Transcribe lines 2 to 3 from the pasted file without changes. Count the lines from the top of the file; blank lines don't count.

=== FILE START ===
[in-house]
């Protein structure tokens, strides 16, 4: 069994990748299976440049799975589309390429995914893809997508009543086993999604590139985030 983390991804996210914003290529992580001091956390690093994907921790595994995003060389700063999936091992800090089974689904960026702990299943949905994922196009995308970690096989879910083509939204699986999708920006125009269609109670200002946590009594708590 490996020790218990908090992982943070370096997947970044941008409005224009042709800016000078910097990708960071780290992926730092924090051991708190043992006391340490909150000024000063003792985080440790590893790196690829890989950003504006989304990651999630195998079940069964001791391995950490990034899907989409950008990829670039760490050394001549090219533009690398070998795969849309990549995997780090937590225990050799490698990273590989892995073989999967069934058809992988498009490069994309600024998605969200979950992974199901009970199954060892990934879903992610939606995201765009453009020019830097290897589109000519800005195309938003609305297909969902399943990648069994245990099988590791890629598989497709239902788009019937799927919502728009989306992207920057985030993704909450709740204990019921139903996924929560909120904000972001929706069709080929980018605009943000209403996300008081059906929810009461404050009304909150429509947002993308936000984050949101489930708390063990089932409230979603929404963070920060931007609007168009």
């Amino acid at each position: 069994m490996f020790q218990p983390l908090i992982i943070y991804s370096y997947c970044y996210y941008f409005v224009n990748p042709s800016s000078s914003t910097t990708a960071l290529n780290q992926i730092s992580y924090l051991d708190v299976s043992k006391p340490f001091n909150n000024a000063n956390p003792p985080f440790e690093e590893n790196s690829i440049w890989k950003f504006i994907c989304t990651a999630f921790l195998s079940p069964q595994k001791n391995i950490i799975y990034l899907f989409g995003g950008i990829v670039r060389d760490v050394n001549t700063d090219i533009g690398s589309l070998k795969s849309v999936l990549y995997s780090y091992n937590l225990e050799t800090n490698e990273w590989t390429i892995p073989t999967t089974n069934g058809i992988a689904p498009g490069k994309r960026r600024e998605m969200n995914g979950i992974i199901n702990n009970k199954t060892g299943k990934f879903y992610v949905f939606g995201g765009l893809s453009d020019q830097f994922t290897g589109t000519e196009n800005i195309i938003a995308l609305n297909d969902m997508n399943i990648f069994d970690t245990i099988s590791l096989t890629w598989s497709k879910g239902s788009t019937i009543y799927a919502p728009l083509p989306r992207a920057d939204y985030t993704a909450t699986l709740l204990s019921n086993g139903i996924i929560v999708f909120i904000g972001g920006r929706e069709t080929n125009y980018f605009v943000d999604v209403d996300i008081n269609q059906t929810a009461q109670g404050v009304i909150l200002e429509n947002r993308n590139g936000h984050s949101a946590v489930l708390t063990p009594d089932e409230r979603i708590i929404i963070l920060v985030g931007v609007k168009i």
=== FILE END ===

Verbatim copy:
């Protein structure tokens, strides 16, 4: 069994990748299976440049799975589309390429995914893809997508009543086993999604590139985030 983390991804996210914003290529992580001091956390690093994907921790595994995003060389700063999936091992800090089974689904960026702990299943949905994922196009995308970690096989879910083509939204699986999708920006125009269609109670200002946590009594708590 490996020790218990908090992982943070370096997947970044941008409005224009042709800016000078910097990708960071780290992926730092924090051991708190043992006391340490909150000024000063003792985080440790590893790196690829890989950003504006989304990651999630195998079940069964001791391995950490990034899907989409950008990829670039760490050394001549090219533009690398070998795969849309990549995997780090937590225990050799490698990273590989892995073989999967069934058809992988498009490069994309600024998605969200979950992974199901009970199954060892990934879903992610939606995201765009453009020019830097290897589109000519800005195309938003609305297909969902399943990648069994245990099988590791890629598989497709239902788009019937799927919502728009989306992207920057985030993704909450709740204990019921139903996924929560909120904000972001929706069709080929980018605009943000209403996300008081059906929810009461404050009304909150429509947002993308936000984050949101489930708390063990089932409230979603929404963070920060931007609007168009």
């Amino acid at each position: 069994m490996f020790q218990p983390l908090i992982i943070y991804s370096y997947c970044y996210y941008f409005v224009n990748p042709s800016s000078s914003t910097t990708a960071l290529n780290q992926i730092s992580y924090l051991d708190v299976s043992k006391p340490f001091n909150n000024a000063n956390p003792p985080f440790e690093e590893n790196s690829i440049w890989k950003f504006i994907c989304t990651a999630f921790l195998s079940p069964q595994k001791n391995i950490i799975y990034l899907f989409g995003g950008i990829v670039r060389d760490v050394n001549t700063d090219i533009g690398s589309l070998k795969s849309v999936l990549y995997s780090y091992n937590l225990e050799t800090n490698e990273w590989t390429i892995p073989t999967t089974n069934g058809i992988a689904p498009g490069k994309r960026r600024e998605m969200n995914g979950i992974i199901n702990n009970k199954t060892g299943k990934f879903y992610v949905f939606g995201g765009l893809s453009d020019q830097f994922t290897g589109t000519e196009n800005i195309i938003a995308l609305n297909d969902m997508n399943i990648f069994d970690t245990i099988s590791l096989t890629w598989s497709k879910g239902s788009t019937i009543y799927a919502p728009l083509p989306r992207a920057d939204y985030t993704a909450t699986l709740l204990s019921n086993g139903i996924i929560v999708f909120i904000g972001g920006r929706e069709t080929n125009y980018f605009v943000d999604v209403d996300i008081n269609q059906t929810a009461q109670g404050v009304i909150l200002e429509n947002r993308n590139g936000h984050s949101a946590v489930l708390t063990p009594d089932e409230r979603i708590i929404i963070l920060v985030g931007v609007k168009i």